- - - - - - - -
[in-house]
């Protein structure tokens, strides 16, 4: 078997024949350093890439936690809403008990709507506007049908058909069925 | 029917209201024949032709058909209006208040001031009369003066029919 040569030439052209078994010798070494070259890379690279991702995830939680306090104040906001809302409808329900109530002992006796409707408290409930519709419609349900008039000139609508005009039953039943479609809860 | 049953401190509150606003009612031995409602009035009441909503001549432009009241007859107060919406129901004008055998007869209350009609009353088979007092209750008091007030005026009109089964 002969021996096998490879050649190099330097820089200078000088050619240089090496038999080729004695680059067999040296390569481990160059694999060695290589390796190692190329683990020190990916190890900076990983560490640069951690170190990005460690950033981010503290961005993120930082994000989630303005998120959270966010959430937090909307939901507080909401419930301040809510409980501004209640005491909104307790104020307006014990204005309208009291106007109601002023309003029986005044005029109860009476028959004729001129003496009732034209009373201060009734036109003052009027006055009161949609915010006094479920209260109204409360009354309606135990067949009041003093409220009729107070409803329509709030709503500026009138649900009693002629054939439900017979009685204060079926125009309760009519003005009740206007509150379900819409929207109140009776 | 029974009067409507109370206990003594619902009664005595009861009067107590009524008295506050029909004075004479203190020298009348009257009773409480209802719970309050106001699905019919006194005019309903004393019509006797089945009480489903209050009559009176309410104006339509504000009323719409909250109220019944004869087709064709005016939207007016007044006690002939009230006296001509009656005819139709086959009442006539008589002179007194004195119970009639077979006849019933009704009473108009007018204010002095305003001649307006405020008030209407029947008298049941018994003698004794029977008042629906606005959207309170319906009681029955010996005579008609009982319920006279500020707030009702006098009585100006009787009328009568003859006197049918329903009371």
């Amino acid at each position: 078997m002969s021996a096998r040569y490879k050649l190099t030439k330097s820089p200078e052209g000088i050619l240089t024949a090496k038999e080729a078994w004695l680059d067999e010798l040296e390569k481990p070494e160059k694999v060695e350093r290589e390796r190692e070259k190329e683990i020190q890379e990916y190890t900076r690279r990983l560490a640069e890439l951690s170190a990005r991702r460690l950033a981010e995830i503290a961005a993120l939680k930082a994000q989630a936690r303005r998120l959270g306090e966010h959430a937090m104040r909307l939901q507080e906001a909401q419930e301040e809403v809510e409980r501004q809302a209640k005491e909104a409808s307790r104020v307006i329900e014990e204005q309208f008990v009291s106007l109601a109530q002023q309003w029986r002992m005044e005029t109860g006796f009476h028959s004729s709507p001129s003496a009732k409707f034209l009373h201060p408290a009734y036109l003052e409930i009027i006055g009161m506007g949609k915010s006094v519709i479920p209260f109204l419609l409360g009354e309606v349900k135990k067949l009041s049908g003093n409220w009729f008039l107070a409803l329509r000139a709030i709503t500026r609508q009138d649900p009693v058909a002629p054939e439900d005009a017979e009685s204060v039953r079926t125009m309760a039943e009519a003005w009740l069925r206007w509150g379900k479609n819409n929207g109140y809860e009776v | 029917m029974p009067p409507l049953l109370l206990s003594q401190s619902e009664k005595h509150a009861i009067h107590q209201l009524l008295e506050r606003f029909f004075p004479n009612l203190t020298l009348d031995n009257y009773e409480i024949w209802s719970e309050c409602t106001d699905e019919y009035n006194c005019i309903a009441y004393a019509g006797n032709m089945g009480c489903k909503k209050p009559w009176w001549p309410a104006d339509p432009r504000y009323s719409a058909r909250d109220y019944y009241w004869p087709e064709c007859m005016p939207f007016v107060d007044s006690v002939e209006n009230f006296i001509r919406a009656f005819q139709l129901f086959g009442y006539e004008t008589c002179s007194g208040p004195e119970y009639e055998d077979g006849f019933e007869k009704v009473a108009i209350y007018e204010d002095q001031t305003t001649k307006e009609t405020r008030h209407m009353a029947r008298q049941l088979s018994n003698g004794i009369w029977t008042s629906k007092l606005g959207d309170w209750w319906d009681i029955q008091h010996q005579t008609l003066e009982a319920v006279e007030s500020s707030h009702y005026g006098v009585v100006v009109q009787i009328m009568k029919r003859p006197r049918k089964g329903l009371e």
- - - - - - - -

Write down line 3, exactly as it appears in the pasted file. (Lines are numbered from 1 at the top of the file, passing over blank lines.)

């Amino acid at each position: 078997m002969s021996a096998r040569y490879k050649l190099t030439k330097s820089p200078e052209g000088i050619l240089t024949a090496k038999e080729a078994w004695l680059d067999e010798l040296e390569k481990p070494e160059k694999v060695e350093r290589e390796r190692e070259k190329e683990i020190q890379e990916y190890t900076r690279r990983l560490a640069e890439l951690s170190a990005r991702r460690l950033a981010e995830i503290a961005a993120l939680k930082a994000q989630a936690r303005r998120l959270g306090e966010h959430a937090m104040r909307l939901q507080e906001a909401q419930e301040e809403v809510e409980r501004q809302a209640k005491e909104a409808s307790r104020v307006i329900e014990e204005q309208f008990v009291s106007l109601a109530q002023q309003w029986r002992m005044e005029t109860g006796f009476h028959s004729s709507p001129s003496a009732k409707f034209l009373h201060p408290a009734y036109l003052e409930i009027i006055g009161m506007g949609k915010s006094v519709i479920p209260f109204l419609l409360g009354e309606v349900k135990k067949l009041s049908g003093n409220w009729f008039l107070a409803l329509r000139a709030i709503t500026r609508q009138d649900p009693v058909a002629p054939e439900d005009a017979e009685s204060v039953r079926t125009m309760a039943e009519a003005w009740l069925r206007w509150g379900k479609n819409n929207g109140y809860e009776v | 029917m029974p009067p409507l049953l109370l206990s003594q401190s619902e009664k005595h509150a009861i009067h107590q209201l009524l008295e506050r606003f029909f004075p004479n009612l203190t020298l009348d031995n009257y009773e409480i024949w209802s719970e309050c409602t106001d699905e019919y009035n006194c005019i309903a009441y004393a019509g006797n032709m089945g009480c489903k909503k209050p009559w009176w001549p309410a104006d339509p432009r504000y009323s719409a058909r909250d109220y019944y009241w004869p087709e064709c007859m005016p939207f007016v107060d007044s006690v002939e209006n009230f006296i001509r919406a009656f005819q139709l129901f086959g009442y006539e004008t008589c002179s007194g208040p004195e119970y009639e055998d077979g006849f019933e007869k009704v009473a108009i209350y007018e204010d002095q001031t305003t001649k307006e009609t405020r008030h209407m009353a029947r008298q049941l088979s018994n003698g004794i009369w029977t008042s629906k007092l606005g959207d309170w209750w319906d009681i029955q008091h010996q005579t008609l003066e009982a319920v006279e007030s500020s707030h009702y005026g006098v009585v100006v009109q009787i009328m009568k029919r003859p006197r049918k089964g329903l009371e």